Little Cowboy!

Whenever you have a client who tells you that their little one is really into cowboys and horses, you do a little jump for a joy inside! When Anna and Joel arrived for Anna’s maternity session, we had to do a little set of Joel (the little one!) with his rocking-horse! These are two of my favorites.

I placed Joel just inside the shadow from the barn to the right in order to get as much as I possibly could from the sun while still keeping the background and subject as evenly lit as possible. With a shot like this, the trouble is making sure you have enough light on the face while still trying to minimize the highlights in the background — in this case, the columns winding their way behind him. I had to do some Photoshop and Lightroom work in order to make sure that I didn’t lose any detail in those columns. You may not be able to tell, but I had to do some Selective Leveling, for sure! The image straight out of my camera had those columns all hot and bothered!

Something else that I did was add a couple different tones into the Shadows. If you look at that column in the extreme right of the shot that’s engulfed in shadow, you can see what I mean: there are definitely blues added in there, and that was to cool down the shot. The grass was EXTREMELY green once I uploaded this into Photoshop, so I toned down the highlights in the greens as well as added in some cyan into the shadows of the greens, so that they wouldn’t pop quite so much.

All in all, I’m very pleased with this one! The other side of the barn was COMPLETELY shaded, so from a technical perspective, that would have been the most logical place to shoot. But I REALLY wanted those rustic columns that you see in this shot. So I sacrificed a little bit, knowing I was going to have to do a little more editing on it, and I’m really pleased with the result.

Let me know what you think in the comments!
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First Editing Video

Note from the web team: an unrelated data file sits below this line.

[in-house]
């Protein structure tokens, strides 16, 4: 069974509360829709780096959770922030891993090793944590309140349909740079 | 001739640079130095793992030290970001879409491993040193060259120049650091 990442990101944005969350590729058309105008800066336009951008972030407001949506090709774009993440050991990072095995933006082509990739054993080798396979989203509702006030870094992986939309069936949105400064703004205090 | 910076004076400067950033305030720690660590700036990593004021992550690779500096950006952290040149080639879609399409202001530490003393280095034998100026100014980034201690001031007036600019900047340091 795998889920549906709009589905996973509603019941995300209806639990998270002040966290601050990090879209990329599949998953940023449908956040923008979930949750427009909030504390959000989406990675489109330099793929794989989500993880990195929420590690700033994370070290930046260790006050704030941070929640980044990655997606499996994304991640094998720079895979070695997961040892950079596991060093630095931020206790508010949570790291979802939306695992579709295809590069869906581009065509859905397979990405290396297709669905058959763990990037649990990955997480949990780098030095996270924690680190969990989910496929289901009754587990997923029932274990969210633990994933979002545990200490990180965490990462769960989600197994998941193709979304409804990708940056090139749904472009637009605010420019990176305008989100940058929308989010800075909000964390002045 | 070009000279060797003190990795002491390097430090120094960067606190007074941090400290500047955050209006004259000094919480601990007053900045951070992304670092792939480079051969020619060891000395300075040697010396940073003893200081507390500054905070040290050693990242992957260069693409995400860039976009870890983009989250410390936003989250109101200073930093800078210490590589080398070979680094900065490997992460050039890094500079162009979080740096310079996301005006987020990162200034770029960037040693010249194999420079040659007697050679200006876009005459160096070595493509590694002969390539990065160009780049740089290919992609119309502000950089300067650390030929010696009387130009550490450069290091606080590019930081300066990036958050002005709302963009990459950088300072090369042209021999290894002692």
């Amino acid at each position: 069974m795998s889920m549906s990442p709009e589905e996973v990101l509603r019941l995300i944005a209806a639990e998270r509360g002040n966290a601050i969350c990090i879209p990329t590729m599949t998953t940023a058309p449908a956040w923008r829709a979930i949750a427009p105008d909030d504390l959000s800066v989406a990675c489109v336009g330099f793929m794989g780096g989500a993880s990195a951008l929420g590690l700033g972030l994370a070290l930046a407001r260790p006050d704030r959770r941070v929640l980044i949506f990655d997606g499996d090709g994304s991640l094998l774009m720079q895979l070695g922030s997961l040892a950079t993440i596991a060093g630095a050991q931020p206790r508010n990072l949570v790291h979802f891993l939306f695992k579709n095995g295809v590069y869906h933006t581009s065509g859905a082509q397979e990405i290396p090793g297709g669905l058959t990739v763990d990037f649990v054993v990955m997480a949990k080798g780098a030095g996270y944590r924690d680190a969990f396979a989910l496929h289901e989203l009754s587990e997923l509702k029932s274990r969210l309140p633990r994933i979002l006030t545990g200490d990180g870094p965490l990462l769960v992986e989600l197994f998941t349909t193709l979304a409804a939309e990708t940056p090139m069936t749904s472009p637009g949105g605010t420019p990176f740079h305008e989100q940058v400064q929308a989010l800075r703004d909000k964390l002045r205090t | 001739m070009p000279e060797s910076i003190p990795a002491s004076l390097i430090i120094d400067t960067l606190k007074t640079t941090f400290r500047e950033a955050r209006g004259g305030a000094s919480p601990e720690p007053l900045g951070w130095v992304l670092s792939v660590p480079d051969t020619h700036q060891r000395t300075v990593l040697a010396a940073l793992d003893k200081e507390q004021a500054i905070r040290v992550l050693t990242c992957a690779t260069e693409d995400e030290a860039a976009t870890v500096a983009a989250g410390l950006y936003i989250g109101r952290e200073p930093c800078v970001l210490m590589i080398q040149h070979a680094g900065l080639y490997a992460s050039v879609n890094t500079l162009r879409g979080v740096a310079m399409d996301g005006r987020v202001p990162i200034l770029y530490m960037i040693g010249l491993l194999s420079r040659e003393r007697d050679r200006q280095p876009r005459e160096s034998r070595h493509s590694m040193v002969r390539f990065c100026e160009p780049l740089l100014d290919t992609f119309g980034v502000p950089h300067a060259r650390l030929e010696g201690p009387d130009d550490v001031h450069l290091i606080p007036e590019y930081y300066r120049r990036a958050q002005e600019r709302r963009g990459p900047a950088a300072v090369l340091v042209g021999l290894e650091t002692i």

Facebook Live has taken the world by storm (or so it seems), and the possibilities of what can be accomplished with it are undoubtedly still in the freshest stages. Such an awesome new medium tends to get us all excited and bouncy about what it can do — sort of like the latest gadget.

In the spirit of Facebook Live’s ingenuity, I created a [very not-ingenuous] video of my photo-editing process in which I put on full display exactly how I edit a typical portrait. Below is the finished image from that editing video._MG_9705 copy
If you would like to check out the video in full, you can take a peek at it here: http://facebook.com/timothymarseephotography. Make sure you like my Facebook page as well as click the “Turn On Notifications” button so that you can keep up-to-date with my goings-on!

Happy shooting (and editing)!

To Wear or Not to Wear?

When it comes to clothes for toddlers, I sort of regret our past. Those of us who were born in the ’80s and grew up in the ’90s all have some things in common in most professional photos taken of us (I’ll only talk about dudes here, since that’s my experience!):

  1. Knee Socks. No need to go crazy here, but for all those ’80s moms out there — WHY? Didn’t you like our cushy leg rolls? Why cover them with two feet of thin, itchy lengths of the thinnest material known to mankind? It’s not like my legs are already super short. Why emphasize it? Sheesh.
  2. Giant Collars. Ok, this one was kind of cool as far as it went. But I’m not talking about those ’70s collars with the bright purple paisley print. I’m talking about those neck-wrapping deals that looked like they came right out of a painting of Henry VIII. Were those in style?
  3. Shorty Shorts. No need. Just no need.

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See what I’m saying? I have some questions to ask my mother…

Little boys today have it MADE! Just walk into any Janie & Jack store to see how awesome little dude clothes have become. I admit, I’m a little jealous.

And I’m so happy to have had the opportunity to photograph a couple outfits for one of these awesome-outfit stores! Lucy & Leo is based out of New York, and they make wonderful outfits for kiddos out of recycled materials! Here’s a blurb straight from their website:

“Lucy & Leo organic clothing is known for its soft color palate and classic design with a modern twist. As our brand grows, we stay true to our vision of creating unique, adorable and comfortable outfits for your child in an eco-friendly fashion. We are proud to be one of the first organic and USA-made clothing brands in the children’s industry.

Our mission is simple: to provide your child with the finest, highest quality clothing on the market. Our garments move and breathe, are durable and very comfortable.

Lucy & Leo garments are designed and manufactured in New York. We are committed,  to bettering the world. We do that in three basic ways. We manufacture in the USA to support our local economy. We use only environmentally sensitive and organic materials, and for every garment purchased, we plant a tree with Trees For the Future.”

So there ya go! It was my pleasure to photograph Amos, who was adorably representing Lucy & Leo in this styled shoot:

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Just Sit Still!